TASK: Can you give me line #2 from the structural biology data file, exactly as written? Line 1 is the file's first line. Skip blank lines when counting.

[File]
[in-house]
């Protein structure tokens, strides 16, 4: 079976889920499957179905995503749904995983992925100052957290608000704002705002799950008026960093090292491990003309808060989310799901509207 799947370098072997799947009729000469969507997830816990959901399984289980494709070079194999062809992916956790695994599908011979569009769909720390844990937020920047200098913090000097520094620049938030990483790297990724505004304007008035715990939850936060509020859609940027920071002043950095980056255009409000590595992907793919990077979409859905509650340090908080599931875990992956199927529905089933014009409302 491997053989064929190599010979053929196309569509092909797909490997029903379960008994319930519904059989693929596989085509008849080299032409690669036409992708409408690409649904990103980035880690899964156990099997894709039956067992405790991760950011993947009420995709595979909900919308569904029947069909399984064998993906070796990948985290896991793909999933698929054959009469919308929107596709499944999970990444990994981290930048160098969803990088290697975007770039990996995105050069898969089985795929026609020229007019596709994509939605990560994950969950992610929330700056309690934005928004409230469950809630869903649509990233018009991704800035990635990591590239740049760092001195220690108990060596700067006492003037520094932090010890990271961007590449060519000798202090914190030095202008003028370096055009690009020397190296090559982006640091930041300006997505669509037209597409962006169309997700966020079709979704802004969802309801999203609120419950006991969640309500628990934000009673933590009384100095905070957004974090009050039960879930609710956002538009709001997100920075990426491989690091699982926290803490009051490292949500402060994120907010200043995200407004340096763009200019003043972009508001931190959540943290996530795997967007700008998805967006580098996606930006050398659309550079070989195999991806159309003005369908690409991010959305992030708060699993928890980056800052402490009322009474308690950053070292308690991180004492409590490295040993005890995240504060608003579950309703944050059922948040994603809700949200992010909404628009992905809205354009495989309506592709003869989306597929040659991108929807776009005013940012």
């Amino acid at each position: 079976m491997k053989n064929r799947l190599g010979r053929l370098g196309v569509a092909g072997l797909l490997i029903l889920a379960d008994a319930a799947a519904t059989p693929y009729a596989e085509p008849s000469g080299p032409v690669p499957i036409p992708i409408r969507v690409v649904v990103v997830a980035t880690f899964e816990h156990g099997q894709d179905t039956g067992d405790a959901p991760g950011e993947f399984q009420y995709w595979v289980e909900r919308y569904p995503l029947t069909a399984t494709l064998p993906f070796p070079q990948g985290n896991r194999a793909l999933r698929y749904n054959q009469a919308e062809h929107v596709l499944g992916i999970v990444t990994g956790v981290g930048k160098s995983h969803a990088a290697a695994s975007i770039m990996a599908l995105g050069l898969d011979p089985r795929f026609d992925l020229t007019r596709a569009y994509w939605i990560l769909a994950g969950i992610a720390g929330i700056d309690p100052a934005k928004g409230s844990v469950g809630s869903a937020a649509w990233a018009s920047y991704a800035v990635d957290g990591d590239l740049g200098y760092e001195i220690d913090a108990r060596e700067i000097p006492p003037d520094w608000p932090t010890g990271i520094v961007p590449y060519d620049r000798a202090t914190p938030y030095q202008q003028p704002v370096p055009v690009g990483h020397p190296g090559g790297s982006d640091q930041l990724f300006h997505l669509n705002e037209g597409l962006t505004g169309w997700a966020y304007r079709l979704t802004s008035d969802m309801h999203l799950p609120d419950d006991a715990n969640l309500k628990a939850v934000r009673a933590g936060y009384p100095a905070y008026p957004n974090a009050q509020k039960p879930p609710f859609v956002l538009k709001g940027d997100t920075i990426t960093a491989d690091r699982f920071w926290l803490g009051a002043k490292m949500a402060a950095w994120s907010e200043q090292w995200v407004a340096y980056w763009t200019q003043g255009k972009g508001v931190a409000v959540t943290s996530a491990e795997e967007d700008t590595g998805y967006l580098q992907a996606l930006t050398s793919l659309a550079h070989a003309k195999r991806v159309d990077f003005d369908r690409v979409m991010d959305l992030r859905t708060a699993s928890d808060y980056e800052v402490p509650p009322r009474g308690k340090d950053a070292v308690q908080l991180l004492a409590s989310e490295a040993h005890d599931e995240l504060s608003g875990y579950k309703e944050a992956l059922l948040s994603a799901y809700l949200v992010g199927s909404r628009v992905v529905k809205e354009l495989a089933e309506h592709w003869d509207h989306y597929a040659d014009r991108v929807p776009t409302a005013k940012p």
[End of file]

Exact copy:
């Protein structure tokens, strides 16, 4: 079976889920499957179905995503749904995983992925100052957290608000704002705002799950008026960093090292491990003309808060989310799901509207 799947370098072997799947009729000469969507997830816990959901399984289980494709070079194999062809992916956790695994599908011979569009769909720390844990937020920047200098913090000097520094620049938030990483790297990724505004304007008035715990939850936060509020859609940027920071002043950095980056255009409000590595992907793919990077979409859905509650340090908080599931875990992956199927529905089933014009409302 491997053989064929190599010979053929196309569509092909797909490997029903379960008994319930519904059989693929596989085509008849080299032409690669036409992708409408690409649904990103980035880690899964156990099997894709039956067992405790991760950011993947009420995709595979909900919308569904029947069909399984064998993906070796990948985290896991793909999933698929054959009469919308929107596709499944999970990444990994981290930048160098969803990088290697975007770039990996995105050069898969089985795929026609020229007019596709994509939605990560994950969950992610929330700056309690934005928004409230469950809630869903649509990233018009991704800035990635990591590239740049760092001195220690108990060596700067006492003037520094932090010890990271961007590449060519000798202090914190030095202008003028370096055009690009020397190296090559982006640091930041300006997505669509037209597409962006169309997700966020079709979704802004969802309801999203609120419950006991969640309500628990934000009673933590009384100095905070957004974090009050039960879930609710956002538009709001997100920075990426491989690091699982926290803490009051490292949500402060994120907010200043995200407004340096763009200019003043972009508001931190959540943290996530795997967007700008998805967006580098996606930006050398659309550079070989195999991806159309003005369908690409991010959305992030708060699993928890980056800052402490009322009474308690950053070292308690991180004492409590490295040993005890995240504060608003579950309703944050059922948040994603809700949200992010909404628009992905809205354009495989309506592709003869989306597929040659991108929807776009005013940012």